Leitt hykk Leifa brautar
geirs við gumna stjóra
geigurþing at eiga,
þás fákhlaðendr frœknir
farligs at vin jarla
húfs með hamri þœfðar
hrings skyrtur framm gingu.
Hykk vôru leitt Leifa brautar lognôrungum at eiga geigurþing geirs við stjóra gumna, þás frœknir farligs húfs fákhlaðendr gingu framm at vin jarla með skyrtur hrings, þœfðar hamri.
I think it was hateful to possessors of the flame of the road of Leifi <sea-king> [(lit. ‘flame-possessors of the road of Leifi’) SEA > GOLD > MEN] to hold the dangerous meeting of the spear [BATTLE] with the steerer of men [RULER], when bold loaders of the steed of excellent planking [(lit. ‘steed-loaders of planking’) SHIP > SEAFARERS] advanced against the friend of jarls [KING] with shirts of the ring [MAIL-SHIRTS], beaten with the hammer.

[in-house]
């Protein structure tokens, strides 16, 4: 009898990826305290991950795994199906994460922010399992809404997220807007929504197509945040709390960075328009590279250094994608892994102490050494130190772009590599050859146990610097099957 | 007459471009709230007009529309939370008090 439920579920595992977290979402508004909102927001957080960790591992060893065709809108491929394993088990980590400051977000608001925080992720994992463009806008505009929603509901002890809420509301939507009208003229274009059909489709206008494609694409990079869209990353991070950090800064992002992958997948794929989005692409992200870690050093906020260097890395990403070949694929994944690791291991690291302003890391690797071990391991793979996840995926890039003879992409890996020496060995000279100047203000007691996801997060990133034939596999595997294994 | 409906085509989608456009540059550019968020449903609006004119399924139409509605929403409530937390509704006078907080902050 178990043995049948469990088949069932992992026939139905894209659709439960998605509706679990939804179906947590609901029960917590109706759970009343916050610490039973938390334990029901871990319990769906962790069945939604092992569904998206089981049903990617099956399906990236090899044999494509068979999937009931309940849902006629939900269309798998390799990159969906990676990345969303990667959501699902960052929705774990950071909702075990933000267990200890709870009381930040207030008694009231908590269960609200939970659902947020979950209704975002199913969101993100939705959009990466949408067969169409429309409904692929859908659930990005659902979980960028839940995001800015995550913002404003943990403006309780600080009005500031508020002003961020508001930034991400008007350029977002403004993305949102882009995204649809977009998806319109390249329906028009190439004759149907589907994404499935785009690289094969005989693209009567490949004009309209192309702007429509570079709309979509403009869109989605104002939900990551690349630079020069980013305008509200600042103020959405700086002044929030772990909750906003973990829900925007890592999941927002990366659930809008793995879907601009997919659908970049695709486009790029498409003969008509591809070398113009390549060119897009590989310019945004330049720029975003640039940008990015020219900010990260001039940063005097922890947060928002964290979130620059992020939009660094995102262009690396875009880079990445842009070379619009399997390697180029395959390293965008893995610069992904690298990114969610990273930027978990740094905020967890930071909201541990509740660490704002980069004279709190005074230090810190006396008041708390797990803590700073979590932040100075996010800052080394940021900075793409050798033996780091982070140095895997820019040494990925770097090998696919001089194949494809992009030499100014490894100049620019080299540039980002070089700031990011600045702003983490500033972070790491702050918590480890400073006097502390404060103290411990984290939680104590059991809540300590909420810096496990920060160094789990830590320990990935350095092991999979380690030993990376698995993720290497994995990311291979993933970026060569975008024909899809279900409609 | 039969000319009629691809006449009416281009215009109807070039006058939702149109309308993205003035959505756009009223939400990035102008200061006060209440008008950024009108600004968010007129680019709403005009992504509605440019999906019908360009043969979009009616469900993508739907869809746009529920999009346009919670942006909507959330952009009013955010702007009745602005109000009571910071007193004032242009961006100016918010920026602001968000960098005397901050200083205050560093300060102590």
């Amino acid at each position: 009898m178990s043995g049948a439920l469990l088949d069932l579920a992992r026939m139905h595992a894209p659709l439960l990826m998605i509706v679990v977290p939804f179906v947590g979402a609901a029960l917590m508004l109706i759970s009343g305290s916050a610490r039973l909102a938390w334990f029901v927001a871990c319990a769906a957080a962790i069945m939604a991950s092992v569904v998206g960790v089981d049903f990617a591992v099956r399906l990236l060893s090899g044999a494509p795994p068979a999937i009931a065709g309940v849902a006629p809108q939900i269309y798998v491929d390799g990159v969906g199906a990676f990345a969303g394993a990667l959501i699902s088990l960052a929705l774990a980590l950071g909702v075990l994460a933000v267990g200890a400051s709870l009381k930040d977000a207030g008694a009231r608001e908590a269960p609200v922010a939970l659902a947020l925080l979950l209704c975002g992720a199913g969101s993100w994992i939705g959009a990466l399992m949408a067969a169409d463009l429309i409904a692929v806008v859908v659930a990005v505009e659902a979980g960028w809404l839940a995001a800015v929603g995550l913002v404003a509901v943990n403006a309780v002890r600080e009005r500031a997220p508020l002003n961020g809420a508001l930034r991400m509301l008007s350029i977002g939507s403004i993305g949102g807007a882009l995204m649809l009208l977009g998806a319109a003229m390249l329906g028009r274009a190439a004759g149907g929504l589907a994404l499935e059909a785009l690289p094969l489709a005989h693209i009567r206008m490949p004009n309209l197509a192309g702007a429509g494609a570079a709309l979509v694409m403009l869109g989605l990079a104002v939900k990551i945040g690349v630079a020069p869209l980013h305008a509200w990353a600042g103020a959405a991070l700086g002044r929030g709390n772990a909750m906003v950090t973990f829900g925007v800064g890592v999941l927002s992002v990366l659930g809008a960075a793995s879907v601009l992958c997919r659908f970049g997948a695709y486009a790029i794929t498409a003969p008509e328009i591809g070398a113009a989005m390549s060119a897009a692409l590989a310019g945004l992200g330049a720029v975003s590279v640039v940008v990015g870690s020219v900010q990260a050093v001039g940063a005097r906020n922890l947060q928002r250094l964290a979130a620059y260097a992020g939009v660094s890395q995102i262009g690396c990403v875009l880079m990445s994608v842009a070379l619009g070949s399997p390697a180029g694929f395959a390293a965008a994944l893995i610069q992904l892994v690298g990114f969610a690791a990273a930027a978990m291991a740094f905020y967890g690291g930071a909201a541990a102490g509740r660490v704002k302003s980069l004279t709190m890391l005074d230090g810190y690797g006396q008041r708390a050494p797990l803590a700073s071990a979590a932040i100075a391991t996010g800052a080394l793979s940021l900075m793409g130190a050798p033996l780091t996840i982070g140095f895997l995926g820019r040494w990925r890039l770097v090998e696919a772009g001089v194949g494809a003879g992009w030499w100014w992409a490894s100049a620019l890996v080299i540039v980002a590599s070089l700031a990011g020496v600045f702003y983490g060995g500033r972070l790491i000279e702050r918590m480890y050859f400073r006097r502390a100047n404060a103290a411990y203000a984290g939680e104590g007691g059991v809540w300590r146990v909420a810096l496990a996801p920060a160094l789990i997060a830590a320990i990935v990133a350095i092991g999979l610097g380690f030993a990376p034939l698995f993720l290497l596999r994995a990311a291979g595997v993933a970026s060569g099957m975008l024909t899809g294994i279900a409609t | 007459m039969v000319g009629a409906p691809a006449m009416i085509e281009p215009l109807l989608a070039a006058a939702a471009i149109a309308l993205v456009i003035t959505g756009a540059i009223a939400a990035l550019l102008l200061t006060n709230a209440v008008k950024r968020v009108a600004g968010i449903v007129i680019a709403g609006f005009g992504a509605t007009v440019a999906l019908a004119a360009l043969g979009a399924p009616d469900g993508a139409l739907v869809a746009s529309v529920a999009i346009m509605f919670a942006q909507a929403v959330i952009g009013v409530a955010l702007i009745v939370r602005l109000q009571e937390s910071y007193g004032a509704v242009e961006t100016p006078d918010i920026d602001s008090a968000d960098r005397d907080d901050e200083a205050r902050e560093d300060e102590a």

-nôrungum ‘to possessors’: Here, as with Leitt (l. 1), only Flat’s reading makes sense. Nôrungar, a laudatory epithet only attested in the pl., has a variant form seen in gunnœringar Hávh Lv 14/6V (Háv 15), and is usually glossed ‘nourisher’ from nœra ‘to nourish’ (AEW: nárungar; LP: lognôrungar), but these are probably late developments (Meissner 350), and this ancient word seems instead to stem from the root *ner ‘strong, strength’ (Falk 1928a, 319).
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